Deep Vein Thrombosis
What Increases Your Risk
Many things increase your risk for deep vein thrombosis (DVT). These include:
- Being older than 40.
- Being overweight.
- Not taking Reference anticoagulant Opens New Window medicine as prescribed.
Other risks include things that cause slowed blood flow, abnormal clotting, and a blood vessel injury.
Slowed blood flow
Blood does not flow normally if you are not active for long periods of time. Examples include:
- Long-term bed rest, such as after a surgery, injury, or serious illness.
- Sitting for a long time, especially when traveling long distances.
- Leg paralysis.
Some people have blood that clots too easily or too quickly. Problems that may cause increased clotting include:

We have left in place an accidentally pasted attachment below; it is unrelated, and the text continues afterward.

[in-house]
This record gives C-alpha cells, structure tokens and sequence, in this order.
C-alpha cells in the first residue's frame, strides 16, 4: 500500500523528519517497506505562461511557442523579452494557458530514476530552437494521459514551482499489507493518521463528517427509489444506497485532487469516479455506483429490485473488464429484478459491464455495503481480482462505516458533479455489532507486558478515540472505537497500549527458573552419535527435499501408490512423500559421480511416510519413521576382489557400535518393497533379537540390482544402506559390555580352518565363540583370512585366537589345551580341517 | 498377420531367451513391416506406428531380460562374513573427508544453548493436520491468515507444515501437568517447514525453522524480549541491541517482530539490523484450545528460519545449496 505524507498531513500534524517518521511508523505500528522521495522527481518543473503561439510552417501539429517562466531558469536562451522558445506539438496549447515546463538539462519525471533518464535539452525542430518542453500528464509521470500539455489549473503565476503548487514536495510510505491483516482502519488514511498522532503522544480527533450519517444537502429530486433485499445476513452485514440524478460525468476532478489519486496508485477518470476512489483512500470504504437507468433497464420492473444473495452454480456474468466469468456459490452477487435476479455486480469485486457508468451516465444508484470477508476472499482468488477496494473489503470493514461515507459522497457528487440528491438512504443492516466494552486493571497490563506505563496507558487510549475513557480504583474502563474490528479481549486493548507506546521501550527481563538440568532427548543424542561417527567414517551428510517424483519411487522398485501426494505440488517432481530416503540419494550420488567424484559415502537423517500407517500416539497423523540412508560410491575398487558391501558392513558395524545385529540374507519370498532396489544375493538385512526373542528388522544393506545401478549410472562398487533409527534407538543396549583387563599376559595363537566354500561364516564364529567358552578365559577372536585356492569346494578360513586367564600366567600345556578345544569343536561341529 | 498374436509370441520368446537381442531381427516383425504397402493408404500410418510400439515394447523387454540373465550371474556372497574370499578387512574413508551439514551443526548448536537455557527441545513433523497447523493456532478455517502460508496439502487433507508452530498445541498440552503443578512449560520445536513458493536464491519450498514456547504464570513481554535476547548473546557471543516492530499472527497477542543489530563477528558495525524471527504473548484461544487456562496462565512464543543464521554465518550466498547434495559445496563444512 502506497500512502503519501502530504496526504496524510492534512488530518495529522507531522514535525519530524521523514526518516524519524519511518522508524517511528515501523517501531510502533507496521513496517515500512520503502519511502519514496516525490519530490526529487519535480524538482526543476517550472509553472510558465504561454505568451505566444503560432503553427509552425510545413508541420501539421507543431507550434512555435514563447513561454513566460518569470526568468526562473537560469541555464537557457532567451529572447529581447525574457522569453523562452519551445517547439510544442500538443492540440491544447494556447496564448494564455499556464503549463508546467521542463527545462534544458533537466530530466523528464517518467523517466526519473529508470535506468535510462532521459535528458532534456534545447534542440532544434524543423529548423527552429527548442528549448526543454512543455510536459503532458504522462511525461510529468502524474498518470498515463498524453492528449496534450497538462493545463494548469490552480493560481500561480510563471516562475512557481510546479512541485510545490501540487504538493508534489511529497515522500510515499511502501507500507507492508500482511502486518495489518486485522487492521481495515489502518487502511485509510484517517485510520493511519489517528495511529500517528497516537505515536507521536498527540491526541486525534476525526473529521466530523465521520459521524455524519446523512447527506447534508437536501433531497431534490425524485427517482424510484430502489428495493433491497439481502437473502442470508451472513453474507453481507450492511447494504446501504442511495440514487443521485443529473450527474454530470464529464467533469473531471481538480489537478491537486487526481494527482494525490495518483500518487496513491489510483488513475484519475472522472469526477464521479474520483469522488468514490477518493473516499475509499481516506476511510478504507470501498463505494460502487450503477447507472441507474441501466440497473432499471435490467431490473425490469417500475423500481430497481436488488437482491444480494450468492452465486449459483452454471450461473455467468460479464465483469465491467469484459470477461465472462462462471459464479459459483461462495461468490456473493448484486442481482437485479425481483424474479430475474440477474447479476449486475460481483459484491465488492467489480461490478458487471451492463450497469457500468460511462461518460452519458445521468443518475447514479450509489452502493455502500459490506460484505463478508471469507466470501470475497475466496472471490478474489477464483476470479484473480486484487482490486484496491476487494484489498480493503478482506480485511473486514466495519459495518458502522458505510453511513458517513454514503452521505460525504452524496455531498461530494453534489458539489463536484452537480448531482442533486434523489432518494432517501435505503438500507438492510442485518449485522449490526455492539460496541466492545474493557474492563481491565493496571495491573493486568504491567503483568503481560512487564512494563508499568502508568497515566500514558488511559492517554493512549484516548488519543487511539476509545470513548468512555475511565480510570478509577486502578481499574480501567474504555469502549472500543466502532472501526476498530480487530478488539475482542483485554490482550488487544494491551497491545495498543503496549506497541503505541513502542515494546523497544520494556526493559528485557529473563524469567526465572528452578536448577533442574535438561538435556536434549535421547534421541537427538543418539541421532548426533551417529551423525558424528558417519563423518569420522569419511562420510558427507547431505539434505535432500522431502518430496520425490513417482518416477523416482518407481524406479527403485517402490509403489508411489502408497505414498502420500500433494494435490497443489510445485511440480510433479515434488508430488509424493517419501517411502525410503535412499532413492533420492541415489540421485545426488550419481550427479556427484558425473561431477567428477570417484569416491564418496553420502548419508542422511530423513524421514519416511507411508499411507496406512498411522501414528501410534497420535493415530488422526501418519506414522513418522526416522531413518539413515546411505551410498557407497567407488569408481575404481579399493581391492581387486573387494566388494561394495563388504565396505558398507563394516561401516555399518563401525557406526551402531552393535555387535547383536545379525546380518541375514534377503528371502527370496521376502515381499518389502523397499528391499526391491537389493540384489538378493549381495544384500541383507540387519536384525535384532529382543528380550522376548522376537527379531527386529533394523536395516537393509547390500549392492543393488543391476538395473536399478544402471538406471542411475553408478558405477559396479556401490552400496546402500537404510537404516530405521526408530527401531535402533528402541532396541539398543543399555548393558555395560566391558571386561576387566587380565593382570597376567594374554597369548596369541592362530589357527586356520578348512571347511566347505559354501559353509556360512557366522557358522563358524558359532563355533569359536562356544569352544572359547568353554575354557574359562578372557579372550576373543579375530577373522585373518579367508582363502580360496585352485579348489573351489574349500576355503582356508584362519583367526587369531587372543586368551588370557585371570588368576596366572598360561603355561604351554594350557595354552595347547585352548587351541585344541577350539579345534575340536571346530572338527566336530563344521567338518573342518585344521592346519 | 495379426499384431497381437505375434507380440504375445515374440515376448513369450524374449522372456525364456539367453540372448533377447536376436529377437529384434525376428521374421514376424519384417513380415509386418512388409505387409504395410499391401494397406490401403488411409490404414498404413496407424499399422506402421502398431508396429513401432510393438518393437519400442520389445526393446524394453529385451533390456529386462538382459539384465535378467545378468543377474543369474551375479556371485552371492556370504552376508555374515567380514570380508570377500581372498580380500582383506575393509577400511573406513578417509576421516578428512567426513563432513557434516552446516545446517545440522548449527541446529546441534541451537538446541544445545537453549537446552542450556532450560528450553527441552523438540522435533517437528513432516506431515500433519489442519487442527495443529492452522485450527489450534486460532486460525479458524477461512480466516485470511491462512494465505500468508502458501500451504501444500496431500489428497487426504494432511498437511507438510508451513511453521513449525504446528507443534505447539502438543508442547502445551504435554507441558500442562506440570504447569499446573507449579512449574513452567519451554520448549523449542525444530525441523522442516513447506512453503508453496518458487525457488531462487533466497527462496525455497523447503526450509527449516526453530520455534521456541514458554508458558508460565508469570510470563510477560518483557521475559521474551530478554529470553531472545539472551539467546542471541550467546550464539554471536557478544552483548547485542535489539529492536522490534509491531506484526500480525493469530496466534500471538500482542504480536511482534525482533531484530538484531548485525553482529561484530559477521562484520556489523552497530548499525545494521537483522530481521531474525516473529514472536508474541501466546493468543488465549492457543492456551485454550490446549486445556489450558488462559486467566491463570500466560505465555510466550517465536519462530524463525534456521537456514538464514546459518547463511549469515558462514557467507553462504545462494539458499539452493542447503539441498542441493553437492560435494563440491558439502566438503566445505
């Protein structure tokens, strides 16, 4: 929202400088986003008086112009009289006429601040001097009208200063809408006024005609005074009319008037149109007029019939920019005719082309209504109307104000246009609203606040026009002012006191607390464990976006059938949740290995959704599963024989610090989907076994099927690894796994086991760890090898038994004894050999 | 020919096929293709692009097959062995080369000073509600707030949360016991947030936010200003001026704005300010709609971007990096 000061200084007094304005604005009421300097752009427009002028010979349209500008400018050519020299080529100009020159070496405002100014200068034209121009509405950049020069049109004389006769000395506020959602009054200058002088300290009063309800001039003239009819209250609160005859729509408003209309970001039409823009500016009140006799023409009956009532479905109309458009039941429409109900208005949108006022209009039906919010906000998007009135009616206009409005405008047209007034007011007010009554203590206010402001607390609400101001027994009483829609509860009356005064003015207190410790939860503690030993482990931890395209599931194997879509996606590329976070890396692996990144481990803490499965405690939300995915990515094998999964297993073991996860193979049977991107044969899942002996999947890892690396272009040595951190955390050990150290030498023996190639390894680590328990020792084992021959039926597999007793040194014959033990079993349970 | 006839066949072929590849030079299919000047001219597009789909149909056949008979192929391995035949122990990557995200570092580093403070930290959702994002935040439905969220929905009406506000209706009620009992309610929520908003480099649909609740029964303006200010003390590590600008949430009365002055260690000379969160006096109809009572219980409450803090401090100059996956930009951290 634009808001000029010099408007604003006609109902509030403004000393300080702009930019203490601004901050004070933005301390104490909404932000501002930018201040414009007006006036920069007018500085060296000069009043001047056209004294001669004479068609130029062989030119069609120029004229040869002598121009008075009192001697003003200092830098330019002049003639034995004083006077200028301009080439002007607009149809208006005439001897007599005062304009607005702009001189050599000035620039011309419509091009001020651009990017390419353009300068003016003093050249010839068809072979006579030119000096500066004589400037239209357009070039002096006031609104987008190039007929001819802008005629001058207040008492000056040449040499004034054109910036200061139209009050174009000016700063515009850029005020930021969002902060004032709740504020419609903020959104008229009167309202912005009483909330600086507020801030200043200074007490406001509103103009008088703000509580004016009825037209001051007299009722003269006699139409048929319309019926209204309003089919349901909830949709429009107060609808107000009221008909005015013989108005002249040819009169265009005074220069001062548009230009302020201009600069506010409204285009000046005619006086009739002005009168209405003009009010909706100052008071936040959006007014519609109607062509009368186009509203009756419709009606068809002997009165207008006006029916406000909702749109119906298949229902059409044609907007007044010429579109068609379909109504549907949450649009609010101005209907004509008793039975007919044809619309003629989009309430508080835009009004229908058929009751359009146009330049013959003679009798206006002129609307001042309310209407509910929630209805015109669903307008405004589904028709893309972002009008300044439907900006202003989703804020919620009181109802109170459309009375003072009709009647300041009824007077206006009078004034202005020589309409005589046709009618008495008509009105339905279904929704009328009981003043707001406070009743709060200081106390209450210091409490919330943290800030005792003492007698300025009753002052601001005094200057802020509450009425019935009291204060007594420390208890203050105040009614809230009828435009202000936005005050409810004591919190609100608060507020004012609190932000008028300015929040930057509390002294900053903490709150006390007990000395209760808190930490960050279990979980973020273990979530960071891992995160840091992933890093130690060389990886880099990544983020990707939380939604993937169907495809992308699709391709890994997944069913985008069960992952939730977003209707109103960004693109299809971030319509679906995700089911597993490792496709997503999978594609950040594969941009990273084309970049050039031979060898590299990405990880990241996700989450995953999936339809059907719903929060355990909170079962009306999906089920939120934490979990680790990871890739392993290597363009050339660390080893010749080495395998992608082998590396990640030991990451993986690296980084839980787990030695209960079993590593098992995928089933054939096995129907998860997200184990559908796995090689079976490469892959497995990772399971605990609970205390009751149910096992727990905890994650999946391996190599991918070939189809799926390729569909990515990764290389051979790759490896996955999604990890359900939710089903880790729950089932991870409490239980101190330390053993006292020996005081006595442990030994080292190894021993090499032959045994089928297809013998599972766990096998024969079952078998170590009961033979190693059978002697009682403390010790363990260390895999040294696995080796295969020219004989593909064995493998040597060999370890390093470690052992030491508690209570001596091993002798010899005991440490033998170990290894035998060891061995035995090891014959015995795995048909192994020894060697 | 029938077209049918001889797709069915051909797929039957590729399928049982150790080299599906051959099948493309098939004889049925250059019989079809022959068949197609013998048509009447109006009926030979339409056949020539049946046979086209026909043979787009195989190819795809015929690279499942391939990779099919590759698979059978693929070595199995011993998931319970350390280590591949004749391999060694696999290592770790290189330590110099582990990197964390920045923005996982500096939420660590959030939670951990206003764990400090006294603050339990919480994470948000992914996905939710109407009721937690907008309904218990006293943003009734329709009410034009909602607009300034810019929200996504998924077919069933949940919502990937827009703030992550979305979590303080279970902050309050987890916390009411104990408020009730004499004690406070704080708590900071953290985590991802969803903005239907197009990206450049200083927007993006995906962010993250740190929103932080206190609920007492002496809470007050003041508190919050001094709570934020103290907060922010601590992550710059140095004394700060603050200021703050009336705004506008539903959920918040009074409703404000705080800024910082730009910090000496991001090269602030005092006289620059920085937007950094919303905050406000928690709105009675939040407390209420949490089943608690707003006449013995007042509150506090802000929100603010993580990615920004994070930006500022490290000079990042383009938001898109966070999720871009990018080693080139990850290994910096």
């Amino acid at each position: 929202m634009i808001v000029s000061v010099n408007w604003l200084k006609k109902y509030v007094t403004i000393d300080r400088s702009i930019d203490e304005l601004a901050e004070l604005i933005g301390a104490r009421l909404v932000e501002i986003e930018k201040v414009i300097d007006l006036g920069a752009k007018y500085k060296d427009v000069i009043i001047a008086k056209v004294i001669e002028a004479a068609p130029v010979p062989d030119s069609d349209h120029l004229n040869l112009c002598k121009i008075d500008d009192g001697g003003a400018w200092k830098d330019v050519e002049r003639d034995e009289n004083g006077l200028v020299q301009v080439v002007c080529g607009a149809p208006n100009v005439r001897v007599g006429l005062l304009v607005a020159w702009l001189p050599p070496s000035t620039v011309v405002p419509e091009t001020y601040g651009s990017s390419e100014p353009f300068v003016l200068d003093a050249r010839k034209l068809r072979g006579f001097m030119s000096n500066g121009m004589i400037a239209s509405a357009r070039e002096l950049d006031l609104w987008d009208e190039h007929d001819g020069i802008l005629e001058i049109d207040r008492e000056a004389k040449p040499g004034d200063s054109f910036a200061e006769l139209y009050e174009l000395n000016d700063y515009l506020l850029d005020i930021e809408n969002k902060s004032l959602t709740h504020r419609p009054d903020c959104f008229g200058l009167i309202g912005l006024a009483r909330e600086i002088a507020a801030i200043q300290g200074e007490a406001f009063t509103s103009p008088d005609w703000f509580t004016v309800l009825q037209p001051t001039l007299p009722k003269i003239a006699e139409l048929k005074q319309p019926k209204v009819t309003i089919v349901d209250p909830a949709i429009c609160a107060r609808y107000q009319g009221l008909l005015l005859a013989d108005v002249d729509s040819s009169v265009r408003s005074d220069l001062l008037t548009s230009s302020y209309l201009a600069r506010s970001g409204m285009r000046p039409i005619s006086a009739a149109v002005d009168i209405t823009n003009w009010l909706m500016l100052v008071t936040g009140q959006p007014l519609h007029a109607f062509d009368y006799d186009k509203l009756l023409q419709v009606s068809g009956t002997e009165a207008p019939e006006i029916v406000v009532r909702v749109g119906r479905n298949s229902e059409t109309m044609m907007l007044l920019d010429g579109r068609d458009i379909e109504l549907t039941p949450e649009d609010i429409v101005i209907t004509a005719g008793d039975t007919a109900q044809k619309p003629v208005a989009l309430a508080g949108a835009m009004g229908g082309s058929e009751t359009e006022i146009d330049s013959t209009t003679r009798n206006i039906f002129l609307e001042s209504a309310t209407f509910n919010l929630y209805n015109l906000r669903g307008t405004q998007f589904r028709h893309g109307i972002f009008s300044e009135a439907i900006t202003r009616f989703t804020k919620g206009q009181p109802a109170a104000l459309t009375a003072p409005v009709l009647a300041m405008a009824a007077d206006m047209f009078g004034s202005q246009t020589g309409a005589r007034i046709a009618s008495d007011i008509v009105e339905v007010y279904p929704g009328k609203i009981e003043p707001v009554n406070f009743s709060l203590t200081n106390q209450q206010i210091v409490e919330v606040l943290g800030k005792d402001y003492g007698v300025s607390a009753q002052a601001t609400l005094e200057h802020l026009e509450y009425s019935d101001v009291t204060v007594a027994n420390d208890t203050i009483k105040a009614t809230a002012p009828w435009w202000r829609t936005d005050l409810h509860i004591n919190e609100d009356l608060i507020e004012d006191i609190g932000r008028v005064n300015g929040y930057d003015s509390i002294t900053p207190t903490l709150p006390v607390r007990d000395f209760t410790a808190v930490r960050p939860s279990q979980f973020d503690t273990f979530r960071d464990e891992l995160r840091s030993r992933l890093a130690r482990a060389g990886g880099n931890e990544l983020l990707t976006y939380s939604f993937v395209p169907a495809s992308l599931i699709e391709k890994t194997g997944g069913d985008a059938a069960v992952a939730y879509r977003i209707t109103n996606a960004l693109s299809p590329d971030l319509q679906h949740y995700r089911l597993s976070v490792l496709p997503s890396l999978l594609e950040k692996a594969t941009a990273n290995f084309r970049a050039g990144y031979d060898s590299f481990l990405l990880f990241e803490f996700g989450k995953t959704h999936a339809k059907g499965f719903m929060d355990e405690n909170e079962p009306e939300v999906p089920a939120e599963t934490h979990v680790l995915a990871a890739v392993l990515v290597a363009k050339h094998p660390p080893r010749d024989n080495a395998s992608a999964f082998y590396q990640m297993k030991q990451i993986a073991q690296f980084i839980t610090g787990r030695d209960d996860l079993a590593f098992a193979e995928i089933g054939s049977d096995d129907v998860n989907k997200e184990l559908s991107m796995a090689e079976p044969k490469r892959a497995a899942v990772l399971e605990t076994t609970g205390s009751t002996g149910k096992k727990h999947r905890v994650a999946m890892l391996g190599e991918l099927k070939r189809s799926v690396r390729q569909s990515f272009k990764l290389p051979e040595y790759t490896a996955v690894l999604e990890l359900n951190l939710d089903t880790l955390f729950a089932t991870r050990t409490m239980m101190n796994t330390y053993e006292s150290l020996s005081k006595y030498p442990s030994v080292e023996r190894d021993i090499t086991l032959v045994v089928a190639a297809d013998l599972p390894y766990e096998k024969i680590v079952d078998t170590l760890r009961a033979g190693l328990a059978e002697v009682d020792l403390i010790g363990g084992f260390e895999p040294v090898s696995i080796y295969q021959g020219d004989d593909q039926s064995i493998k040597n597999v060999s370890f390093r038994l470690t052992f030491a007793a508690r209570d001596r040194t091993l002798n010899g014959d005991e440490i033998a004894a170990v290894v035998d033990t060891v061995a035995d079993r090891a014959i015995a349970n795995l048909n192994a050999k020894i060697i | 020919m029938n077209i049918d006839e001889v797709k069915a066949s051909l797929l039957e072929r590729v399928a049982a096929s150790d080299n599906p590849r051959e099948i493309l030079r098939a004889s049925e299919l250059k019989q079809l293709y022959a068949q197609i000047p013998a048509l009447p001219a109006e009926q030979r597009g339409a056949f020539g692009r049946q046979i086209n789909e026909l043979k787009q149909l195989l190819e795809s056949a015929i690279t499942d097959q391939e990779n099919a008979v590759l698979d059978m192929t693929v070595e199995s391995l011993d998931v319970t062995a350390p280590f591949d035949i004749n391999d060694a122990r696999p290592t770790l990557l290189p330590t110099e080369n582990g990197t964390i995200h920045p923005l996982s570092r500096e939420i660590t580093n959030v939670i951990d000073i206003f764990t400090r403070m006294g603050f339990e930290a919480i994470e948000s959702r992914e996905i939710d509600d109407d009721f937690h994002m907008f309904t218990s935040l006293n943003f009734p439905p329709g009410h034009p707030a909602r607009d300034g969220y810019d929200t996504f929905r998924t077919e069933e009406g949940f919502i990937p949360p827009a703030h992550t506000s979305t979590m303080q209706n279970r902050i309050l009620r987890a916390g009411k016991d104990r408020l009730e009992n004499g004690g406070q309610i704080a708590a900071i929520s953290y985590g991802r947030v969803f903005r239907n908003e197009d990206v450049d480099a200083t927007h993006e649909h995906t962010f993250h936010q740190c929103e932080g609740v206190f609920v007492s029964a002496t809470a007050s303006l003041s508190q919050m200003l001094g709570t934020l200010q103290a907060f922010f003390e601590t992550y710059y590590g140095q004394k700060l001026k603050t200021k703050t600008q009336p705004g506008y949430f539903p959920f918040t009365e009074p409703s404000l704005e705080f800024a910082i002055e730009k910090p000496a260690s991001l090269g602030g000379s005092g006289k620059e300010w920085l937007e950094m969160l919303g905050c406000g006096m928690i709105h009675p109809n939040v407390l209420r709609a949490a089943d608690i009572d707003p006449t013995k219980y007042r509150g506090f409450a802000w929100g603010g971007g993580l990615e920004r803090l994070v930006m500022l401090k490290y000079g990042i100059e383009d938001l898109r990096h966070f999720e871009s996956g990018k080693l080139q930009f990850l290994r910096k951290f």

- Reference Inherited blood-clotting problems.
- Family history of close relatives, such as a sibling, who has had deep vein thrombosis or a pulmonary embolism.
- Cancer and its treatment.
- Blood vessel diseases, such as varicose veins, heart attack, heart failure, or a stroke.
- Reference Pregnancy. A woman's risk for developing blood clots increases both during pregnancy and shortly after delivery or after a cesarean section.
- Using hormone therapy or birth control pills or patches.
Injury to the blood vessel wall
Blood is more likely to clot in veins shortly after they are injured. Examples include:
- Recent surgery that involved the legs, hips, belly, or brain.
- Having a Reference central venous catheter during a hospital stay.
- Injury, such as a broken hip.
|By:||Reference Healthwise Staff||Last Revised: Reference August 17, 2012|
|Medical Review:||Reference E. Gregory Thompson, MD - Internal Medicine
Reference Jeffrey S. Ginsberg, MD - Hematology